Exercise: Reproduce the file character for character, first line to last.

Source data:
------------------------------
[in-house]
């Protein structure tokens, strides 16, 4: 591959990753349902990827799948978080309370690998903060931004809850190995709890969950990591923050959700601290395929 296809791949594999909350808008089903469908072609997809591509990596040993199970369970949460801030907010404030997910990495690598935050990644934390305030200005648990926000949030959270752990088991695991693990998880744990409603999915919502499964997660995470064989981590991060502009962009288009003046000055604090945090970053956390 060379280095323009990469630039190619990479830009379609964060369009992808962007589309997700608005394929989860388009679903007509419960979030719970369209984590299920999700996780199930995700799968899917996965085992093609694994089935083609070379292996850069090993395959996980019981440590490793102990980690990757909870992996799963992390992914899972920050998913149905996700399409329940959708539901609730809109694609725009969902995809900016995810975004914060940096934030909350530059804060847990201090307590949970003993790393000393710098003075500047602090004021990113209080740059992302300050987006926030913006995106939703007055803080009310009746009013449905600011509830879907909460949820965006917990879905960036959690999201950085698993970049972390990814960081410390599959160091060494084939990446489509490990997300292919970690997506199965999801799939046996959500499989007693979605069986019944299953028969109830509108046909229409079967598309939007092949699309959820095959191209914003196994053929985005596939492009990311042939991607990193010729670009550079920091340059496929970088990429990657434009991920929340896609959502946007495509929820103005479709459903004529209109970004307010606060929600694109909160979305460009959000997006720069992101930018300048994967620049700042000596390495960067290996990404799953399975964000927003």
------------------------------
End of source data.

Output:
[in-house]
């Protein structure tokens, strides 16, 4: 591959990753349902990827799948978080309370690998903060931004809850190995709890969950990591923050959700601290395929 296809791949594999909350808008089903469908072609997809591509990596040993199970369970949460801030907010404030997910990495690598935050990644934390305030200005648990926000949030959270752990088991695991693990998880744990409603999915919502499964997660995470064989981590991060502009962009288009003046000055604090945090970053956390 060379280095323009990469630039190619990479830009379609964060369009992808962007589309997700608005394929989860388009679903007509419960979030719970369209984590299920999700996780199930995700799968899917996965085992093609694994089935083609070379292996850069090993395959996980019981440590490793102990980690990757909870992996799963992390992914899972920050998913149905996700399409329940959708539901609730809109694609725009969902995809900016995810975004914060940096934030909350530059804060847990201090307590949970003993790393000393710098003075500047602090004021990113209080740059992302300050987006926030913006995106939703007055803080009310009746009013449905600011509830879907909460949820965006917990879905960036959690999201950085698993970049972390990814960081410390599959160091060494084939990446489509490990997300292919970690997506199965999801799939046996959500499989007693979605069986019944299953028969109830509108046909229409079967598309939007092949699309959820095959191209914003196994053929985005596939492009990311042939991607990193010729670009550079920091340059496929970088990429990657434009991920929340896609959502946007495509929820103005479709459903004529209109970004307010606060929600694109909160979305460009959000997006720069992101930018300048994967620049700042000596390495960067290996990404799953399975964000927003």